Okay, well, it was more of a morning than a day, but “a day at the hospital” sounds catchier to me. So, that’s the title of this blog. My son had to get a body part corrected, something we caught during the well-check visit. My husband would not appreciate me posting even that, “Can’t you leave it as it’s a private matter?” “It’s just a body part,” I countered. So, that’s all I’m going to tell you on this forum. The kid had a body part that needed correcting, and we found it in the well-check visit. This post is more about what we use, what we take for granted, what’s improved, and what I was able to use to care for my son.
We have insurance with a local HMO, and the surgery center was fantastic. They were prompt, efficient, and we were well-tended to. There was never a moment where we were waiting to the point we asked, “What are they doing in there?” The surgery center was really set up for day surgeries, so the waiting room wasn’t very large. The furniture was updated, sturdy, with an earthy palette. The kids’ section was delineated by a brighter, yet still, earthy palette, showcasing bright orange contrasted with a creamy white. Every single couch piece of furniture had a table dividing sections with pop-out charging stations. If we still smoked, those pop-outs would have been ashtrays. I love how we’ve upgraded and kept technologies that worked. The irony was not lost.
We were quickly called in, so my admiration of the updated furniture had to wait. The first thing we had to do was slather alcohol-based hand sanitizer on our hands. My eczema sensitive hands immediately dried out from the awful alcohol and other chemicals. We were brought to a partitioned space where we engaged in all the pre-op activities. They have little-stuffed animals to adhere to co-band tape to cover the IV spot. This helps kids to be less scared when they wake up from anesthesia. They let my son take his own stuffed toy, his “lovie” as a comfort. They explained things to him in a gentle, clear way, treating him every bit as a human the entire way. Then, they began explaining the anesthesia, and they brought out the mask he was going to where.
I commented, “Oh! That’s updated from the black one I had to wear when I had surgery.” The anesthesiologist who was giving us the how-to of what would happen replied, “Oh, that was a long time ago!” I think he was maybe my age? It’s so hard to tell sometimes. I asked, “Are you calling me old?” He said no, very matter of factly. But, I laughed and am laughing, still.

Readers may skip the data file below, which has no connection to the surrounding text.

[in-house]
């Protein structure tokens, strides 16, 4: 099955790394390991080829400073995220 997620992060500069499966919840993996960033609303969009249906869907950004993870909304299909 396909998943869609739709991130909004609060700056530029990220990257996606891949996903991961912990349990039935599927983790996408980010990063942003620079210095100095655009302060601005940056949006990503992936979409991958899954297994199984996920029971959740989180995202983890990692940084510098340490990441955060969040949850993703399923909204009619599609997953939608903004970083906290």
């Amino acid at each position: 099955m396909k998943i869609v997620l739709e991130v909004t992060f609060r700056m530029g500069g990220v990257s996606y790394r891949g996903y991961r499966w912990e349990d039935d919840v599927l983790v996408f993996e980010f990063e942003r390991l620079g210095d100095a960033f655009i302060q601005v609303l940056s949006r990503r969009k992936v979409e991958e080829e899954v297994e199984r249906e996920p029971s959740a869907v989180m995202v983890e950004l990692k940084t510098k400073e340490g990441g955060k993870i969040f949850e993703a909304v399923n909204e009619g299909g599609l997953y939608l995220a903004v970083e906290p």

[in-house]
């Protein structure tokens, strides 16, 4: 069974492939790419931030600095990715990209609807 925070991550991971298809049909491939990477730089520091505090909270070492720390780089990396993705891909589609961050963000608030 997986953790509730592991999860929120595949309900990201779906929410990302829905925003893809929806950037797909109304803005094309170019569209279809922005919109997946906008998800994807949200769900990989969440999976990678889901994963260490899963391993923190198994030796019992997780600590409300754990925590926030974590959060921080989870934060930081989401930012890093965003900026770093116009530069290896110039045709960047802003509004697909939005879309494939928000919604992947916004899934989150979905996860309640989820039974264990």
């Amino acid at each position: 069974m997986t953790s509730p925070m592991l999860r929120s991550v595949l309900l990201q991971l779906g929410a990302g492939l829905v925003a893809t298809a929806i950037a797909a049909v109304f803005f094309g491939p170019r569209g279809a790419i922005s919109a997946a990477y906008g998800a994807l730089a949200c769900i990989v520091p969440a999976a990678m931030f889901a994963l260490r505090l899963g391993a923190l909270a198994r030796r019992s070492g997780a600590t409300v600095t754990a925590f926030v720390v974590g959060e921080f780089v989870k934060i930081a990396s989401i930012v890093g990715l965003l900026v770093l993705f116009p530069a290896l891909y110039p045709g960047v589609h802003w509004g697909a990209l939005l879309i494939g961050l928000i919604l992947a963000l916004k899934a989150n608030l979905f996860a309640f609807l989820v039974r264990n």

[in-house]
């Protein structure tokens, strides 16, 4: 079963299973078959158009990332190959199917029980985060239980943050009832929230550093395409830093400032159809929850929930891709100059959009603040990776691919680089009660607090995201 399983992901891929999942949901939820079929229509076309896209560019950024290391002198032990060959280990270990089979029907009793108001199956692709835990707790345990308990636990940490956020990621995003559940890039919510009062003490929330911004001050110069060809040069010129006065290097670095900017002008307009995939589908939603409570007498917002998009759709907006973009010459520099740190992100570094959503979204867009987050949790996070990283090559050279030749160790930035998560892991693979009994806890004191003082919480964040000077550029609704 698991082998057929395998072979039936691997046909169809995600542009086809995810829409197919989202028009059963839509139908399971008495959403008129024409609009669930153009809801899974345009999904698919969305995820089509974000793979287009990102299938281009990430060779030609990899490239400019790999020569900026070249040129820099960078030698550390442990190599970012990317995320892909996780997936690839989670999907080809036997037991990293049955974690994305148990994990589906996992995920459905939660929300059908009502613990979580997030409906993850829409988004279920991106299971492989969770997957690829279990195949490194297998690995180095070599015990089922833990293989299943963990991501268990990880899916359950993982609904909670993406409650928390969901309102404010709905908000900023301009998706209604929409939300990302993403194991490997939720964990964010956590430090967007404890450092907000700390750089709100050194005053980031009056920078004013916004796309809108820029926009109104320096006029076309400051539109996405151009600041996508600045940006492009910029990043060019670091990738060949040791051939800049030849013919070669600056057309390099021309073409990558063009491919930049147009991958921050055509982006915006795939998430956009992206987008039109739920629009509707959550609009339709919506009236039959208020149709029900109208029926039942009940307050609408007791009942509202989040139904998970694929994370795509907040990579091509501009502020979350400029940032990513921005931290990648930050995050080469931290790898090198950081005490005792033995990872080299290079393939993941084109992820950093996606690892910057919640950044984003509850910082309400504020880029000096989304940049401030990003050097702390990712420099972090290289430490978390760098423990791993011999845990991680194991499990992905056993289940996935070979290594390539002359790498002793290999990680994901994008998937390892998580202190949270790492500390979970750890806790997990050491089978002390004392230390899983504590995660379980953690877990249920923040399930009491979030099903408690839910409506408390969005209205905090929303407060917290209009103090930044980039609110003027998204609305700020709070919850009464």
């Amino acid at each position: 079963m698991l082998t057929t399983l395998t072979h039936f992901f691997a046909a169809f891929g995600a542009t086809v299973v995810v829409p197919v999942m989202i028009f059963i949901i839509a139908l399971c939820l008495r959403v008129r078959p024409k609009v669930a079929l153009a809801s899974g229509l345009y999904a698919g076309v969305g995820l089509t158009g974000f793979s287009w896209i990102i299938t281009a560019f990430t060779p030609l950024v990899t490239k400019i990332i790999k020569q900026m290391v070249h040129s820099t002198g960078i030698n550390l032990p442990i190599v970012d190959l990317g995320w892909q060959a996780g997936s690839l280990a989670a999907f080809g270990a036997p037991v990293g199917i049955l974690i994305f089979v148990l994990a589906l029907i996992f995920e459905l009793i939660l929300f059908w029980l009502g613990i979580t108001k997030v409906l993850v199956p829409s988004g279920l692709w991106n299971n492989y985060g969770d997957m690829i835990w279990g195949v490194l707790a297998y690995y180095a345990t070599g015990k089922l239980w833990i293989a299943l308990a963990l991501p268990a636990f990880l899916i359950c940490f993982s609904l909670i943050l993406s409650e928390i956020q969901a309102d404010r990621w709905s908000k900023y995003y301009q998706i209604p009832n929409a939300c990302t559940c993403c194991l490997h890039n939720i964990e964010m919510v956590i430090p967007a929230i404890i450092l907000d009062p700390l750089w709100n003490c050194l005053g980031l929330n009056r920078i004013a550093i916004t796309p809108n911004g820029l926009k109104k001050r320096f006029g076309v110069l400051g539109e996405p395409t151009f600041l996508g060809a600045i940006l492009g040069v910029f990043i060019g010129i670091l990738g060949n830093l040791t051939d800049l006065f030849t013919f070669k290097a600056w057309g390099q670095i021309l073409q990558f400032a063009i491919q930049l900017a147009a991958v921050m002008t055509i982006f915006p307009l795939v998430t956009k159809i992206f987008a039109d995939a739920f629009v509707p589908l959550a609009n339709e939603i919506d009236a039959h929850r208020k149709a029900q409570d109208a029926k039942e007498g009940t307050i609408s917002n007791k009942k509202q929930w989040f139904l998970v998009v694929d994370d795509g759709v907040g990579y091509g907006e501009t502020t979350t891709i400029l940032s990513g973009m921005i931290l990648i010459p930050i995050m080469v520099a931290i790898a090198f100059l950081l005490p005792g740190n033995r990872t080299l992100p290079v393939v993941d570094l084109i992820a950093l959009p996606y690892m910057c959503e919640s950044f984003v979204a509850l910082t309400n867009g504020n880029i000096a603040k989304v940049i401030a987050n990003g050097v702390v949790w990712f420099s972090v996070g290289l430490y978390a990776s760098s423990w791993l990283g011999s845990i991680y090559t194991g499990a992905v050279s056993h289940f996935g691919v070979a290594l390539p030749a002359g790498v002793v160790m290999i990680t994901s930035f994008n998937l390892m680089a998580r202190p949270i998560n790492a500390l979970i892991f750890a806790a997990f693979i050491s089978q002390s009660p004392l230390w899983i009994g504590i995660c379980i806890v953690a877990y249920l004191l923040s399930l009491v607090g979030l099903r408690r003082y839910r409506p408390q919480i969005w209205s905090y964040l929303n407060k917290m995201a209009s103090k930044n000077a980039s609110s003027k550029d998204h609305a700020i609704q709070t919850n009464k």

Next, they brought out the oils. FDA approved “oils” to be wiped on the mask for anesthesia. I balked, and I hope I had a poker face. I did mention that I have my own oils. I told them my son is sensitive to red dyes, so let’s limit those. So, they brought out the “clear oils”, which were: orange (actually natural), apple (WHAT THE FUCK), and marshmallow (you’re kidding, right?). I allowed Levi to choose one and didn’t press the matter further that I had my own. No, I don’t have “apple” or “marshmallow”.
Soon, he was whisked away, with one hug from me, and I went off to the waiting room. The surgery pharmacy was close by, so I bought acetaminophen for $3.95. The adult version. Why? Because EVERY SINGLE KID VERSION HAS A DYE IN IT. Are you kidding me? We wonder why kids act up when we lace everything they need to have with sugar and dyes with the hope it’ll make it go down better. So, we have adult versions, and I have a chart to feed him the right dosage. This was the first time I actually wanted a pharmaceutical consult!
Later than it should have been, I was called back. Things weren’t presented as expected, so they had to do a bit more. My son was starting to wake up, and as is typical, was acting sort of funny when people come out of anesthesia. He complained of what could best be described as acheyness and severe discomfort at the site of the incision and being dizzy. So, with permission, I put my blend (of frankincense, roman chamomile, and marjoram finished with fractionated coconut oil) on his feet. I tried to tickle him, but he was too groggy. A few minutes later, he asked for lavender. So I put lavender and helichrysum on his forehead. I added the digestive blend a bit after that, and soon, he fell back to sleep for maybe another 20 minutes.
Slowly, but not really slowly, he woke up, and we were home by noon. And, we’ve ended the day with a gifted meal from a friend (homemade fajitas!!!!). A mix of western medicine and natural remedies, and now my kiddo is playing video games until it’s time for bed.
What western ironies have you noted today?